Scottish government stands firm on tobacco pack plan
Plans to introduce plain, standardised packaging for tobacco products are gathering pace in Scotland.
The Scottish Government is pressing ahead with the idea as part of its tobacco control strategy, with consultation on the next steps toward implementation planned for early 2014.
Minister for public health Michael Matheson has pledged to be ready to consult on details within a matter of months.
It follows UK-wide discussions on the principles of standardised packaging last year.
Dr Harpal Kumar, Cancer Research UK's chief executive, welcomed the news but expressed regret that standardised packaging "is not at the forefront of the current legislative timetable".
"Each year, more than 20,000 Scots children, tempted by glitzy, slickly designed packs, are lured into starting smoking. If the Scottish Government is serious about curbing the death toll caused by this lethal habit and meeting its goal for Scotland to become a nation free from tobacco by 2034, it is vital MSPs stand by their commitment to bring in this life saving legislation before the next election," he added.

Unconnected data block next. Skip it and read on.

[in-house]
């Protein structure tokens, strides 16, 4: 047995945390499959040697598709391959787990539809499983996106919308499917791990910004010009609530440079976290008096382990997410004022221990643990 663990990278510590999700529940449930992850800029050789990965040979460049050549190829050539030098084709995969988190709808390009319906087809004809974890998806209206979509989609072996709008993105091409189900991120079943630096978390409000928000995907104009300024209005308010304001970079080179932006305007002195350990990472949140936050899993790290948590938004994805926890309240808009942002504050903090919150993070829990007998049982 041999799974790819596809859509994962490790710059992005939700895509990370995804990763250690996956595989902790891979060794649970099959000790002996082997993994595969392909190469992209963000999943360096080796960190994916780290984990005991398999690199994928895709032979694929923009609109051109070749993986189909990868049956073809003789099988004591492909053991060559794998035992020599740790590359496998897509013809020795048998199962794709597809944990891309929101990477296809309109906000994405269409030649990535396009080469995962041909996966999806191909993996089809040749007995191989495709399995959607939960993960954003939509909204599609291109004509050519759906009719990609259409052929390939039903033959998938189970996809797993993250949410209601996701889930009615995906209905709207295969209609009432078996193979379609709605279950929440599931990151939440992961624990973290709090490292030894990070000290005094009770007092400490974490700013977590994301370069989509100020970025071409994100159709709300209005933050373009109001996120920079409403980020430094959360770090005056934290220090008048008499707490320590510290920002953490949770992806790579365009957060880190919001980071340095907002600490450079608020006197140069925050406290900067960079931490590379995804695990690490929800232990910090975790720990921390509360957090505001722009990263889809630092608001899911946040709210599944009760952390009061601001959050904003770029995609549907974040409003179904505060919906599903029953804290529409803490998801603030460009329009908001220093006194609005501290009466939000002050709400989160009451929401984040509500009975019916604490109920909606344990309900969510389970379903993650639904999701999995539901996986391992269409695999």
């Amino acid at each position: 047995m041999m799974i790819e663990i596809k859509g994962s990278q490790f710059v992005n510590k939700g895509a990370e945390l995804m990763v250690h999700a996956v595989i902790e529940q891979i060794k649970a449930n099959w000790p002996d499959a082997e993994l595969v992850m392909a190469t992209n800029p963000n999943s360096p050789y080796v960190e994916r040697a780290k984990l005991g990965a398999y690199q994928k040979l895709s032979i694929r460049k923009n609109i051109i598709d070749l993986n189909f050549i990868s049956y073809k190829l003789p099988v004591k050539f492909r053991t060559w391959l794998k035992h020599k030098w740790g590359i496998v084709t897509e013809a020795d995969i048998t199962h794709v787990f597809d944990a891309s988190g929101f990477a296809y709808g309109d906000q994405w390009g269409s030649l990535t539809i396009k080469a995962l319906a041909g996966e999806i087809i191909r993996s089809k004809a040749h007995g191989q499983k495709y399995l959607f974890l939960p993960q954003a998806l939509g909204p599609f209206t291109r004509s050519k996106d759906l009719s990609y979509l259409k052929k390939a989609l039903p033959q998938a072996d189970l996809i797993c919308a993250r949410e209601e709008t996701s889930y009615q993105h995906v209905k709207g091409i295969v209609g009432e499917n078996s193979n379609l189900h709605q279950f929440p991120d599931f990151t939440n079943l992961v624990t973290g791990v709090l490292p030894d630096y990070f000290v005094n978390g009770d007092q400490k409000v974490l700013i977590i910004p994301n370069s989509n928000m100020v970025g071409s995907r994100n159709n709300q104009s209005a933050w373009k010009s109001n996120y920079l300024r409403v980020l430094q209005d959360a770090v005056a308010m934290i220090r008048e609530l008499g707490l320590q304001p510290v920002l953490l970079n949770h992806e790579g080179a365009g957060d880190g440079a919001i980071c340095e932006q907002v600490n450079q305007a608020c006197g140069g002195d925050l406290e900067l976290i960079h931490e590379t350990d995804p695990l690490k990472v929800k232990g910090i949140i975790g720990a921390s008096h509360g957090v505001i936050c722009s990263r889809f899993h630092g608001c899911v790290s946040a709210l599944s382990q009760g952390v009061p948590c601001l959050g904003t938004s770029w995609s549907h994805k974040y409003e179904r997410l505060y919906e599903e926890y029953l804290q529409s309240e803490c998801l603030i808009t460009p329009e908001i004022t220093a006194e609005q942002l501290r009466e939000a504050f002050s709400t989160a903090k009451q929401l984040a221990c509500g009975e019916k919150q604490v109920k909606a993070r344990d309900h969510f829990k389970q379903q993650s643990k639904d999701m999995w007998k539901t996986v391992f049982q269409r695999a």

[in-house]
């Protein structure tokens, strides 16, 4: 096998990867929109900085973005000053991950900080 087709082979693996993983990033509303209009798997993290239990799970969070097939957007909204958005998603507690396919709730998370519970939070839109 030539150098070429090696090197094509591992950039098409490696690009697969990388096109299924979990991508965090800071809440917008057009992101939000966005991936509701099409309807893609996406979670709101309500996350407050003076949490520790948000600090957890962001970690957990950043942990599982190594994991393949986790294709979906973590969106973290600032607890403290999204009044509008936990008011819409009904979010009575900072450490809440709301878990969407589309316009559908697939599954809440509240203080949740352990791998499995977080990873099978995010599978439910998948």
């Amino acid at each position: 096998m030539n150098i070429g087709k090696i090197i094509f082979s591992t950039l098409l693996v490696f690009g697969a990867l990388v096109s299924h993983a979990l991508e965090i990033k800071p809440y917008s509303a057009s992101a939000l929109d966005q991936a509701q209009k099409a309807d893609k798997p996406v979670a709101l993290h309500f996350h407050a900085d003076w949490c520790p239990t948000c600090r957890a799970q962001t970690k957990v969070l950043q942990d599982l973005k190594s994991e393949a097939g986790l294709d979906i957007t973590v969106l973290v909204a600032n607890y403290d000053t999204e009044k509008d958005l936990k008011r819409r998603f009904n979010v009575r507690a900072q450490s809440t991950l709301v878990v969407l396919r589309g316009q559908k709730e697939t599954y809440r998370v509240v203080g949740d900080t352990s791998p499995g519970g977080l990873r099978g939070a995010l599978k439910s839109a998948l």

Australia became the first country to introduce standardised packaging for tobacco in December last year.
Evidence shows that standardised packaging makes smoking less appealing, and other research suggests that the introduction of plain packaging in Australia has not increased transaction times for the sale of tobacco in shops.
This counters claims made by the tobacco industry that retrieval time for tobacco products would increase and incur costs for retailers.
"Unlike the UK Government, we will not back away from this important measure to help protect our young people from becoming the smokers of tomorrow," declared Mr Matheson.
"Introducing plain packaging will make an important contribution to our efforts to reduce smoking prevalence and achieve our target of a tobacco-free Scotland by 2034."
Copyright Press Association 2013